EU regulator issues warning on gas price cap
The EU price cap on natural gas is unlikely to lower costs for consumers and businesses if countries continue to rush to replenish their depleted reserves, the head of the EU Agency for the Cooperation of Energy Regulators (ACER), Christian Zinglersen, has warned.
In an interview with the Financial Times on Tuesday Zinglersen called the so-called ‘market correction mechanism’ agreed by the bloc’s ministers “unprecedented, untested.” He expressed doubt that it could help prevent the types of price hikes that sent shockwaves across European energy markets in the summer, saying that he would be “reluctant to rely on this gas price cap.”
On Monday, EU energy ministers agreed to set an emergency price cap on wholesale gas at €180 ($191) per megawatt-hour (MWh), which will be triggered if Dutch TTF natural gas futures exceed the set limit for three days. In August, when EU states were rushing to fill their gas storage facilities for winter, prices reached a record high of more than €300/MWh.
While EU Energy Commissioner Kadri Simson believes that “with such a mechanism Europe will be better prepared for the next winter season,” Zinglersen is more cautious in his assessment, saying the bloc might have been better off focusing on other measures to contain the energy crisis.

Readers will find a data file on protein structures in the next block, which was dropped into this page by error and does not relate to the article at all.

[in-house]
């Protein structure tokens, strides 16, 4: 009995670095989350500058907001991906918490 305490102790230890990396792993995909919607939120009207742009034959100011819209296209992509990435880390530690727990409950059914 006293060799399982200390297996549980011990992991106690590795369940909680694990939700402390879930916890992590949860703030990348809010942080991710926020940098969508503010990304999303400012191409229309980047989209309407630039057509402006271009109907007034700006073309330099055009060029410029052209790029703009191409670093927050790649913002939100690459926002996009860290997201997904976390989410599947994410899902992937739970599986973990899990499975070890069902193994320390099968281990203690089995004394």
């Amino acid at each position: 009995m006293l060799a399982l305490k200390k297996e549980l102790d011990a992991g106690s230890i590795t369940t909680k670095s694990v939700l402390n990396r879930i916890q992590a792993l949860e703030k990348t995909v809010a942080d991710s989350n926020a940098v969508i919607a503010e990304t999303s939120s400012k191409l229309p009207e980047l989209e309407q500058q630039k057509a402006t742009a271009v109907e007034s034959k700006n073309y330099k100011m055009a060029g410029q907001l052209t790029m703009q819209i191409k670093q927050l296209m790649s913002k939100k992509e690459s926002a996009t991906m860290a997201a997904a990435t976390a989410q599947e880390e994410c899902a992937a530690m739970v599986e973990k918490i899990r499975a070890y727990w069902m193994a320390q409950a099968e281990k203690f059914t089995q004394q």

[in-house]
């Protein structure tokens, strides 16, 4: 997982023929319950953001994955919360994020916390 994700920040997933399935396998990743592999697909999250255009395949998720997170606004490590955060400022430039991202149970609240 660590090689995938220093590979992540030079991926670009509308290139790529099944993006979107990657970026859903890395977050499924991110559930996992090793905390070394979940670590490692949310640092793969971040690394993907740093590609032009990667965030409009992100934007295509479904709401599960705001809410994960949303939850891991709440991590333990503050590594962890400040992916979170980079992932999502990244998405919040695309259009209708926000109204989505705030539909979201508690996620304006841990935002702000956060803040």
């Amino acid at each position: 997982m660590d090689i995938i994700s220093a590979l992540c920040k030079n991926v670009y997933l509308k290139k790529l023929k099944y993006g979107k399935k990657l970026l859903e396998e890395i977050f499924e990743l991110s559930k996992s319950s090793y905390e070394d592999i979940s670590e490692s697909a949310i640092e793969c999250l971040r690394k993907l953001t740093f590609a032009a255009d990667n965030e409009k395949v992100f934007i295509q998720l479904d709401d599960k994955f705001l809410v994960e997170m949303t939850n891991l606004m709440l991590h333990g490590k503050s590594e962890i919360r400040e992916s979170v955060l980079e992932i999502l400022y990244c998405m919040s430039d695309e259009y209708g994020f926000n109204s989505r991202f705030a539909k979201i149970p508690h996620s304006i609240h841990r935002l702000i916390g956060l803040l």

“Obviously the gas price cap is being negotiated back and forth. . . risked pushing those other things that are hopefully a little less controversial but still super important,” he said, adding it was “a difficult creature.”
Economists warn that the price ceiling could cause European importers to face problems securing liquefied natural gas (LNG) deliveries because suppliers will favor Asia if prices there are higher. Concerns are also mounting that the recovery of demand in China could create an even more challenging situation in the LNG market next year, particularly given the increased consumption in the EU.
According to the International Energy Agency, without Russian gas supplies in 2023, the bloc could face a deficit of 30 billion cubic meters, a volume nearly corresponding to the annual consumption of the Netherlands.
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